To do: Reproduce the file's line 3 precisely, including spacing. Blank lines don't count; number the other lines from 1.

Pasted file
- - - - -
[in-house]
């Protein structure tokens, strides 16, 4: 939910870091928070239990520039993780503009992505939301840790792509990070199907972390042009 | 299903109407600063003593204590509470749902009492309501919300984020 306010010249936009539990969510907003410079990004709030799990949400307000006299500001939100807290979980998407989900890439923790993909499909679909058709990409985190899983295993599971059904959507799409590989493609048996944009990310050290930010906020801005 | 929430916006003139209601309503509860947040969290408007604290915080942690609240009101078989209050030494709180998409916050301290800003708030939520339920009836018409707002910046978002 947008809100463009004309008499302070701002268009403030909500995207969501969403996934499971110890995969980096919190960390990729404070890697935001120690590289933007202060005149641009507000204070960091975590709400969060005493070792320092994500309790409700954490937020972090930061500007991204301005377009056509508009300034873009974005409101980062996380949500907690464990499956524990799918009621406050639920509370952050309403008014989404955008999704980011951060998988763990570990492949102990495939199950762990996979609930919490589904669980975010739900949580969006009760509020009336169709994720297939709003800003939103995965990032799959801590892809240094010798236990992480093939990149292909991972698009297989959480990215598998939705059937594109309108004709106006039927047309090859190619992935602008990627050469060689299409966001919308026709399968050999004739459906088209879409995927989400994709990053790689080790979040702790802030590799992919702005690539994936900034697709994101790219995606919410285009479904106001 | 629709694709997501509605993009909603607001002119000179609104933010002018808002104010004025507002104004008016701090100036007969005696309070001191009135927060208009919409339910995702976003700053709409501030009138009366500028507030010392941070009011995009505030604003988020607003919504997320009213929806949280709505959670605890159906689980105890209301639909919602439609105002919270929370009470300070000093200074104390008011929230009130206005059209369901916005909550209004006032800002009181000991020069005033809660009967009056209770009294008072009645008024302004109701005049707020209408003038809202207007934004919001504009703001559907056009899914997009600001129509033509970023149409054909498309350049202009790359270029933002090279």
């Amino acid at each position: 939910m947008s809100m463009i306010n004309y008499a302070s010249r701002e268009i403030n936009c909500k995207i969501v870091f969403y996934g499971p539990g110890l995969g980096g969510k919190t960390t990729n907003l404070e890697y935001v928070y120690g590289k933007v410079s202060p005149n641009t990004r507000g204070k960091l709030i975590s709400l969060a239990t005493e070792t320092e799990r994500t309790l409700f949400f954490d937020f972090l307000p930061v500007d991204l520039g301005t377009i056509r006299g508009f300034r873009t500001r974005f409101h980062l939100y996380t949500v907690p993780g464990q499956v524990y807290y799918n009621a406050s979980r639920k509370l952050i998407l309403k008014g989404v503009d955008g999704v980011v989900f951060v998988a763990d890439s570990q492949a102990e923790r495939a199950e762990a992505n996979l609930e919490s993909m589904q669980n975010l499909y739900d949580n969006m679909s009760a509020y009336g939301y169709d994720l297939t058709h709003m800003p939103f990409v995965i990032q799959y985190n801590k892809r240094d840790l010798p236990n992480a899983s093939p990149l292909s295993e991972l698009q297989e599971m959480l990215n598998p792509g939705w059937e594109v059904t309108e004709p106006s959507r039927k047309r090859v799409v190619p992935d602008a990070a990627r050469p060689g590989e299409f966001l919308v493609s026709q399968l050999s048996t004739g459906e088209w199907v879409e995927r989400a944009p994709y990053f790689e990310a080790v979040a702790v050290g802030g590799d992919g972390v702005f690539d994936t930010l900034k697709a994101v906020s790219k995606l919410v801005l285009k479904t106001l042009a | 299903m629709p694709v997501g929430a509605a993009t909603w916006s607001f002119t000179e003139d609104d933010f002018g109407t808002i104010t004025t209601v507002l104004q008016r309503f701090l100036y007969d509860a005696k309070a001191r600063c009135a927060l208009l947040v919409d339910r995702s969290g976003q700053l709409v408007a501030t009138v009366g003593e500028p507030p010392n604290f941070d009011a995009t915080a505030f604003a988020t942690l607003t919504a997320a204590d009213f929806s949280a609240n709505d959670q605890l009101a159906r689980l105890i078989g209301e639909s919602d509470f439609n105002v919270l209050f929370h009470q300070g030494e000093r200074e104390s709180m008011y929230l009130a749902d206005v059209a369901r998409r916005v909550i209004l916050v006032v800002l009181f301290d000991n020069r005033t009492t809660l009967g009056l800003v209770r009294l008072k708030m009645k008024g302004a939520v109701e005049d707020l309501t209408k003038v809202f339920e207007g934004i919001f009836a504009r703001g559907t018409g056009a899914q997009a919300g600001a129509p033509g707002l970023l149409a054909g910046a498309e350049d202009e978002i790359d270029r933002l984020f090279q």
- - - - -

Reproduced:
């Amino acid at each position: 939910m947008s809100m463009i306010n004309y008499a302070s010249r701002e268009i403030n936009c909500k995207i969501v870091f969403y996934g499971p539990g110890l995969g980096g969510k919190t960390t990729n907003l404070e890697y935001v928070y120690g590289k933007v410079s202060p005149n641009t990004r507000g204070k960091l709030i975590s709400l969060a239990t005493e070792t320092e799990r994500t309790l409700f949400f954490d937020f972090l307000p930061v500007d991204l520039g301005t377009i056509r006299g508009f300034r873009t500001r974005f409101h980062l939100y996380t949500v907690p993780g464990q499956v524990y807290y799918n009621a406050s979980r639920k509370l952050i998407l309403k008014g989404v503009d955008g999704v980011v989900f951060v998988a763990d890439s570990q492949a102990e923790r495939a199950e762990a992505n996979l609930e919490s993909m589904q669980n975010l499909y739900d949580n969006m679909s009760a509020y009336g939301y169709d994720l297939t058709h709003m800003p939103f990409v995965i990032q799959y985190n801590k892809r240094d840790l010798p236990n992480a899983s093939p990149l292909s295993e991972l698009q297989e599971m959480l990215n598998p792509g939705w059937e594109v059904t309108e004709p106006s959507r039927k047309r090859v799409v190619p992935d602008a990070a990627r050469p060689g590989e299409f966001l919308v493609s026709q399968l050999s048996t004739g459906e088209w199907v879409e995927r989400a944009p994709y990053f790689e990310a080790v979040a702790v050290g802030g590799d992919g972390v702005f690539d994936t930010l900034k697709a994101v906020s790219k995606l919410v801005l285009k479904t106001l042009a | 299903m629709p694709v997501g929430a509605a993009t909603w916006s607001f002119t000179e003139d609104d933010f002018g109407t808002i104010t004025t209601v507002l104004q008016r309503f701090l100036y007969d509860a005696k309070a001191r600063c009135a927060l208009l947040v919409d339910r995702s969290g976003q700053l709409v408007a501030t009138v009366g003593e500028p507030p010392n604290f941070d009011a995009t915080a505030f604003a988020t942690l607003t919504a997320a204590d009213f929806s949280a609240n709505d959670q605890l009101a159906r689980l105890i078989g209301e639909s919602d509470f439609n105002v919270l209050f929370h009470q300070g030494e000093r200074e104390s709180m008011y929230l009130a749902d206005v059209a369901r998409r916005v909550i209004l916050v006032v800002l009181f301290d000991n020069r005033t009492t809660l009967g009056l800003v209770r009294l008072k708030m009645k008024g302004a939520v109701e005049d707020l309501t209408k003038v809202f339920e207007g934004i919001f009836a504009r703001g559907t018409g056009a899914q997009a919300g600001a129509p033509g707002l970023l149409a054909g910046a498309e350049d202009e978002i790359d270029r933002l984020f090279q």